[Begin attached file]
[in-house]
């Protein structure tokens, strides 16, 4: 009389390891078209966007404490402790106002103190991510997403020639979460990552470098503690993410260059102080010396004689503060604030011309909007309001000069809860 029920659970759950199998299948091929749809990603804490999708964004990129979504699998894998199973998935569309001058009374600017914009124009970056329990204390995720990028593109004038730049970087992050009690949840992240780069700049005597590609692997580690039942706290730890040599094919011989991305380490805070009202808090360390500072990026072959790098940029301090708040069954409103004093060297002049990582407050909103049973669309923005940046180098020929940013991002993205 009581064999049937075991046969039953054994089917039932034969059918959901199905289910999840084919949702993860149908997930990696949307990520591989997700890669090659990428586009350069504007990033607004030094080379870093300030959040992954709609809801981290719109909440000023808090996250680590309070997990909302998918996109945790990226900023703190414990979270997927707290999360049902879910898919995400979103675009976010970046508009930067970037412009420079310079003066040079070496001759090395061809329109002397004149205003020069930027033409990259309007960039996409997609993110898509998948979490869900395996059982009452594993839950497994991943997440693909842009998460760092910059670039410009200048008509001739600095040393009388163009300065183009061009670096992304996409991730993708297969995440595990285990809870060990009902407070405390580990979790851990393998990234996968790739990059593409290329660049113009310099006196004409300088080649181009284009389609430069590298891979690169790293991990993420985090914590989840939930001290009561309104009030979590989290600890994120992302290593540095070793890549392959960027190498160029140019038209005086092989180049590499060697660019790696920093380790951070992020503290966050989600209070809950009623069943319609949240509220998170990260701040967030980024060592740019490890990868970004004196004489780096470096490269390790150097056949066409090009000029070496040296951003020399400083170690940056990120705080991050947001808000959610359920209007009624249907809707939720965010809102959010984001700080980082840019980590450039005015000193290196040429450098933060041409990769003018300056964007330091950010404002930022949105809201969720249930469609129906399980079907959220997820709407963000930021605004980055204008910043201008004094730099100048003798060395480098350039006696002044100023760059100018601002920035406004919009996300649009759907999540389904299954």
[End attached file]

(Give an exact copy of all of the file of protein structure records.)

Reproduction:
[in-house]
């Protein structure tokens, strides 16, 4: 009389390891078209966007404490402790106002103190991510997403020639979460990552470098503690993410260059102080010396004689503060604030011309909007309001000069809860 029920659970759950199998299948091929749809990603804490999708964004990129979504699998894998199973998935569309001058009374600017914009124009970056329990204390995720990028593109004038730049970087992050009690949840992240780069700049005597590609692997580690039942706290730890040599094919011989991305380490805070009202808090360390500072990026072959790098940029301090708040069954409103004093060297002049990582407050909103049973669309923005940046180098020929940013991002993205 009581064999049937075991046969039953054994089917039932034969059918959901199905289910999840084919949702993860149908997930990696949307990520591989997700890669090659990428586009350069504007990033607004030094080379870093300030959040992954709609809801981290719109909440000023808090996250680590309070997990909302998918996109945790990226900023703190414990979270997927707290999360049902879910898919995400979103675009976010970046508009930067970037412009420079310079003066040079070496001759090395061809329109002397004149205003020069930027033409990259309007960039996409997609993110898509998948979490869900395996059982009452594993839950497994991943997440693909842009998460760092910059670039410009200048008509001739600095040393009388163009300065183009061009670096992304996409991730993708297969995440595990285990809870060990009902407070405390580990979790851990393998990234996968790739990059593409290329660049113009310099006196004409300088080649181009284009389609430069590298891979690169790293991990993420985090914590989840939930001290009561309104009030979590989290600890994120992302290593540095070793890549392959960027190498160029140019038209005086092989180049590499060697660019790696920093380790951070992020503290966050989600209070809950009623069943319609949240509220998170990260701040967030980024060592740019490890990868970004004196004489780096470096490269390790150097056949066409090009000029070496040296951003020399400083170690940056990120705080991050947001808000959610359920209007009624249907809707939720965010809102959010984001700080980082840019980590450039005015000193290196040429450098933060041409990769003018300056964007330091950010404002930022949105809201969720249930469609129906399980079907959220997820709407963000930021605004980055204008910043201008004094730099100048003798060395480098350039006696002044100023760059100018601002920035406004919009996300649009759907999540389904299954």